Cloud Market Soars as IBM, Microsoft Build Out Services

The cloud market remains hot, and some of the top providers, including IBM and Microsoft, are looking to add to the capabilities and services in their cloud offerings to make further inroads into enterprises and government agencies.

According to recent reports from market research firms IDC and Gartner, cloud infrastructure spending jumped sharply in 2020 – accelerated by the COVID-19 pandemic – and continued that trend in the first three months of this year.

Gartner analysts said worldwide spending in the infrastructure-as-a-service (IaaS) space in 2020 hit $64.3 billion, a 40.7 percent jump over the $45.7 billion spent in 2019. According to Sid Nag, research vice president at Gartner, the increase was due to the rise in hybrid cloud and edge computing demands and the pandemic.

“Hyperscale providers are continuing to build distributed cloud and edge solutions that extend the public cloud’s reach into private and on-premise locations, addressing the needs of organizations relating to data sovereignty, workload portability and network latency,” Nag said in a statement. “This fact, coupled with reliance on the public cloud by a majority of organizations during the pandemic, drove another year of double-digital market growth in 2020.”

Further reading: Pandemic Fuels Demand for SASE, Versa Report Says

A Strong Q1 for the Cloud

For their part, IDC analysts said that spending on cloud infrastructure products, including compute and storage offerings, rose 12.5 percent year-over-year in the first quarter, to $15.1 billion. By comparison, spending on non-cloud infrastructure increased 6.3 percent during the same time, to $13.5 billion. They also noted the role the global public health crisis has played in driving organizations to the cloud, saying the increased reliance on cloud platforms will continue even after the pandemic lifts.

That can be seen in IDC’s forecast going forward. The analysts expect spending on cloud infrastructure will grow 12.9 percent for all of 2021, to $74.6 billion, while that of non-cloud infrastructure will increase only 2.7 percent, though even that is positive after two years of declines.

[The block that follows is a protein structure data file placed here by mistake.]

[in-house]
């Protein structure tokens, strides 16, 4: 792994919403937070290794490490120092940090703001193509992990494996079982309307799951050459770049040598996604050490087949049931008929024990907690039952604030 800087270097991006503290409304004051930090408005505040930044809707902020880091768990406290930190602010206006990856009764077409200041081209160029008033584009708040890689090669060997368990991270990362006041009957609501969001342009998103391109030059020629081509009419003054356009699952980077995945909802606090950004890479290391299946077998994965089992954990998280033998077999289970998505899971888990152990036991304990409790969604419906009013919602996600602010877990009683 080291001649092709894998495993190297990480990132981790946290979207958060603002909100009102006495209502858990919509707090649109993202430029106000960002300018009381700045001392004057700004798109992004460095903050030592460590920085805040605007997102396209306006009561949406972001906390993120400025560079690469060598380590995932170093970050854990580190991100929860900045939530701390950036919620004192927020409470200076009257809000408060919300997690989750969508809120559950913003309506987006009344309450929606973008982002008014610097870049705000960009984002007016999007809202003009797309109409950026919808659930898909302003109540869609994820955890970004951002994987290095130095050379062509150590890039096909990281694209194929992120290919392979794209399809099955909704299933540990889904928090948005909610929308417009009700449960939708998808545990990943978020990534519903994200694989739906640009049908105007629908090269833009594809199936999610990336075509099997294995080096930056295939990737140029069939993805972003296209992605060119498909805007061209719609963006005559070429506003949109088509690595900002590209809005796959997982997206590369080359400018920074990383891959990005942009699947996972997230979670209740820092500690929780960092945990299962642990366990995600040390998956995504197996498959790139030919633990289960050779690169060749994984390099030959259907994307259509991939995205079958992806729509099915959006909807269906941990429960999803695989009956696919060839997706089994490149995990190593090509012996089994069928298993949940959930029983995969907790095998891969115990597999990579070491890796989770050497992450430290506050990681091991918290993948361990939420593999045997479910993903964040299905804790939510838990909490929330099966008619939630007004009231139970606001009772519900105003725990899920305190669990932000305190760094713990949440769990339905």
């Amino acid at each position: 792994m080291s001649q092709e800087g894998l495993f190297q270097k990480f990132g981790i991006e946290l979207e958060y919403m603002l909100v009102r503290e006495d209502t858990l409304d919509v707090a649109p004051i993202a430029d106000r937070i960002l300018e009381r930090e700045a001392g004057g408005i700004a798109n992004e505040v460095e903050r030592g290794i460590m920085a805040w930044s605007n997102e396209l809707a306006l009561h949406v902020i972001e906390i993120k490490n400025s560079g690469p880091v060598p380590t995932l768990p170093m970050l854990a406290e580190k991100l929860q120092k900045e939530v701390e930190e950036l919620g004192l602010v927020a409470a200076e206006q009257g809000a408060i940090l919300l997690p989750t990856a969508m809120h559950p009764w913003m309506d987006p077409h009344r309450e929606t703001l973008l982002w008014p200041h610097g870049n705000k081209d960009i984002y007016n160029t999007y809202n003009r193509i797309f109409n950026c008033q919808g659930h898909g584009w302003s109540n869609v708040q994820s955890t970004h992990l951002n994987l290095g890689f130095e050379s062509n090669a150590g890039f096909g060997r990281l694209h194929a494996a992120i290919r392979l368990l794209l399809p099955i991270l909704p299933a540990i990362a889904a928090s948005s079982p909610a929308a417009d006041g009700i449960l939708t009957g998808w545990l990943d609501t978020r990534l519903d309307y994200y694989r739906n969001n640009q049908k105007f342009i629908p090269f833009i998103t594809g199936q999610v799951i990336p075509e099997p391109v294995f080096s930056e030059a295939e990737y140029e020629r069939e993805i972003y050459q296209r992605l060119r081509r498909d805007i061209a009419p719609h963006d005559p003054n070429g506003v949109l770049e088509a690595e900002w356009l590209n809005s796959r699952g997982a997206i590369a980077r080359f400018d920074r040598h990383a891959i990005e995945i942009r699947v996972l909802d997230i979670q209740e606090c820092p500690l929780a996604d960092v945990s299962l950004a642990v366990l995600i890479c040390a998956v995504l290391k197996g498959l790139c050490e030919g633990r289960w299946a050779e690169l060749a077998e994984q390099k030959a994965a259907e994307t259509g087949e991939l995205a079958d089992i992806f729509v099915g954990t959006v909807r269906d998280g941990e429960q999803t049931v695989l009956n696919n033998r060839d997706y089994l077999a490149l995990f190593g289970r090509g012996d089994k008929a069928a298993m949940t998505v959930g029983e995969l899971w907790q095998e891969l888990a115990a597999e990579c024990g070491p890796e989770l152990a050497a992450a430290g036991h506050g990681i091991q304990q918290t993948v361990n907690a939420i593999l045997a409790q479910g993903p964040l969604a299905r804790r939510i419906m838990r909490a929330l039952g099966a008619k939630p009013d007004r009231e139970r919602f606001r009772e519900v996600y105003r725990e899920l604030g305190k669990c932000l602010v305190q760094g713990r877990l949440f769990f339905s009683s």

Gartner’s numbers found that Amazon Web Services (AWS), with a 40.7 percent share, and Microsoft Azure (19.7 percent) own more than two-thirds of the global IaaS public cloud market, followed by the likes of Alibaba, Google and Huawei. The numbers echoed what analysts at Synergy Research Group found in its earlier first-quarter report, which tagged AWS and Azure as the clear market leaders.

AWS and Azure Dominate

John Dinsdale, chief analyst at Synergy, said in a statement that the dominant positions held by the top two players were a testament to their relentless focus on expanding their cloud services offerings and investing in their data center footprint.

“These two don’t have to spend too much time looking in their rearview mirrors and worrying about the competition,” Dinsdale said. “However, that is not to say that there aren’t some excellent opportunities for other players. Taking Amazon and Microsoft out of the picture, the remaining market is generating over $18 billion in quarterly revenues and growing at over 30 percent per year. Cloud providers that focus on specific regions, services or user groups can target several years of strong growth.”

Microsoft and IBM Grow Services

Cloud providers in recent weeks have been bulking up their services and adding partnerships to meet growing enterprise demands around hybrid and mulitcloud. At Microsoft’s Inspire conference last week, officials unveiled several updates to the Azure cloud platform. Those include adding support for Hyper-V’s Automatic Virtual Machine Activation tool in Azure Stack HCI, the company’s hyperconverged infrastructure solution that enables organizations to run Azure services in their on-premises data centers. The move will ease the management of virtual machines running Windows Server in a hybrid cloud environment.